NIU professor of sociology and criminology Keri Burchfield is this year’s winner of the Presidential Engagement and Partnerships Professorship award.
“As a sociologist, I am trained to examine the effects of community, so this award which acknowledges community outreach and engagement is all the more meaningful to me,” Burchfield said.
Burchfield earned her bachelor’s degree from University of California, Santa Barbara, master’s degree from Florida State University and doctorate degree from Pennsylvania State University. Her primary research interests include communities and crime, specifically investigating the effects of neighborhood structure and community organization on crime prevention and control.
An NIU faculty member since 2005, Burchfield’s work exemplifies a commitment to fostering reciprocal partnerships, undertaking socially-responsive research and engaging others to bring awareness to regional, national or international problems.
“When I started my career in academia, I imagined myself working on research projects, writing articles and teaching classes,” Burchfield said. “I never imagined that I would be running a program to help youth and dogs, or that I would be connected to such amazing community partners like the Illinois Youth Center in St. Charles, Aurora Animal Control, Kane County Jail or that my university would so generously acknowledge and reward such work.”
Burchfield has been lauded for successfully piloting Safe Humane Chicago’s Lifetime Bonds program in Kane County which provides opportunities for at-risk dogs to be matched with adults and youth who are incarcerated.
“The Lifetime Bonds program is mutually beneficial dog training program that helps teach patience and positive reinforcement as well as foster empathy and compassion to young men in juvenile detention,” said Anna Payton, director of Aurora Animal Care and Control. “This is a population that is oftentimes forgotten, however Keri is very passionate about the program.”
Josh Osborn, a former student of Burchfield and current deputy director and program manager for Kane County Court Services, shared the sentiment.
“We have had long struggles with providing justice involved youth with programming that addresses thinking errors, accountability and coping strategies,” Osborn said. “Dr. Burchfield sought to provide a viable solution to this problem by piloting the Lifetime Bonds program to this jurisdiction.”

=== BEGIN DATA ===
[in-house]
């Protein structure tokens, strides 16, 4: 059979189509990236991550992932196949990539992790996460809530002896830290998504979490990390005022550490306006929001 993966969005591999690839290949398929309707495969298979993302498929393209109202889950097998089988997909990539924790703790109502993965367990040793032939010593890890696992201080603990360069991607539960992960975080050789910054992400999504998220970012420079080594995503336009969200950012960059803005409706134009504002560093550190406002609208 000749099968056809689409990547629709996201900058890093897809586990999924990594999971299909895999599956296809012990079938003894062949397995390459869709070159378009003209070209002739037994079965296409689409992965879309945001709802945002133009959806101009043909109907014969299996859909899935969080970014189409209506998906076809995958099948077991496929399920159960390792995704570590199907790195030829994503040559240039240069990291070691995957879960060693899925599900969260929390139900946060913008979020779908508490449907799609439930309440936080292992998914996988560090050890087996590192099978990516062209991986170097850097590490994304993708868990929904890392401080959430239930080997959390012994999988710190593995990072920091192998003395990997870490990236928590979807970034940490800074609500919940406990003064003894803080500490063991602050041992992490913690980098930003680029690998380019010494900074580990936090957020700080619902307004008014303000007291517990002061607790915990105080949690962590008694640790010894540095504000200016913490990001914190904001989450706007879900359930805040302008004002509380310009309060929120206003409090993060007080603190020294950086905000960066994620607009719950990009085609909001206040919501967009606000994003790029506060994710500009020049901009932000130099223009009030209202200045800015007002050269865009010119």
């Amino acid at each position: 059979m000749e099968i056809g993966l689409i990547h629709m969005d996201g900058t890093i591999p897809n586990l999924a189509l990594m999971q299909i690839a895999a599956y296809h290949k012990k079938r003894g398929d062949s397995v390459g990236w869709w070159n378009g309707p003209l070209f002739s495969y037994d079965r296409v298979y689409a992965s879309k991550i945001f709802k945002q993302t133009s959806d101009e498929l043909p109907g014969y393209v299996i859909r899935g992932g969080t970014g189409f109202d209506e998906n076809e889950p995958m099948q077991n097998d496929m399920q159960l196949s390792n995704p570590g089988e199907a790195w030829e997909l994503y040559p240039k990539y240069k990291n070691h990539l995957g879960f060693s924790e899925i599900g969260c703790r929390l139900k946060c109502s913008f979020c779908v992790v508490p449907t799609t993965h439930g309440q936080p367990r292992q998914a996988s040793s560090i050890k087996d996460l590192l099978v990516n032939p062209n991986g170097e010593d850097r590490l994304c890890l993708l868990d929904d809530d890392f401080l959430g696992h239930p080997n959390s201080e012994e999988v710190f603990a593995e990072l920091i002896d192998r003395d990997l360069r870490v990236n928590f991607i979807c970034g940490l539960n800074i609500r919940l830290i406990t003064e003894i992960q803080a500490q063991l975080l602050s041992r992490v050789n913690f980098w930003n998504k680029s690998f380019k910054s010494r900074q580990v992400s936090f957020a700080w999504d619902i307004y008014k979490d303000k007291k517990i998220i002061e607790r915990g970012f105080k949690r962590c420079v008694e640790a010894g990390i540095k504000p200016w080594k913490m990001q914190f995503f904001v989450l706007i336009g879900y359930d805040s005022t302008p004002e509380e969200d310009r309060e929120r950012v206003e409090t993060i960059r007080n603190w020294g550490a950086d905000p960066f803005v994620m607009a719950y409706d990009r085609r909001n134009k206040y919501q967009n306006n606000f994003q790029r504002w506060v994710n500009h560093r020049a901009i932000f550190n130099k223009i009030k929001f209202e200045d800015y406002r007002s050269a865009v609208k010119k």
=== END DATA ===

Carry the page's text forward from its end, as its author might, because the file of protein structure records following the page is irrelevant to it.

Osborn said Burchfield has long demonstrated a commitment to creating opportunities for learning at all levels and solving real-world problems collaboratively.
“Keri consistently looks for ways to connect people and organizations for the betterment for all those involved,” Payton said. “She always has an open-minded and positive approach when finding ways to work together. It has been honor and a pleasure to work alongside her.”
Burchfield credits her students for being an integral part of her engagement activities over the past 15 years.
“We have such a wealth of experiences and competencies across campus,” Burchfield said. “The work I have engaged in with undergraduate and graduate students has been mutually beneficial; we’ve conducted research examining dog breed stereotypes, compassion fatigue among animal shelter workers and developed and observed psychoeducational classes in my Lifetime Bonds program.”
In her spare time, Burchfield is an active volunteer with Aurora Animal Control and spends a lot of time training and cuddling her own shelter dog, Sue.
The Presidential Engagement and Partnerships Professorship includes a $5,000 addition to base salary and a $5,000 grant renewable annually during each year of the four-year award period.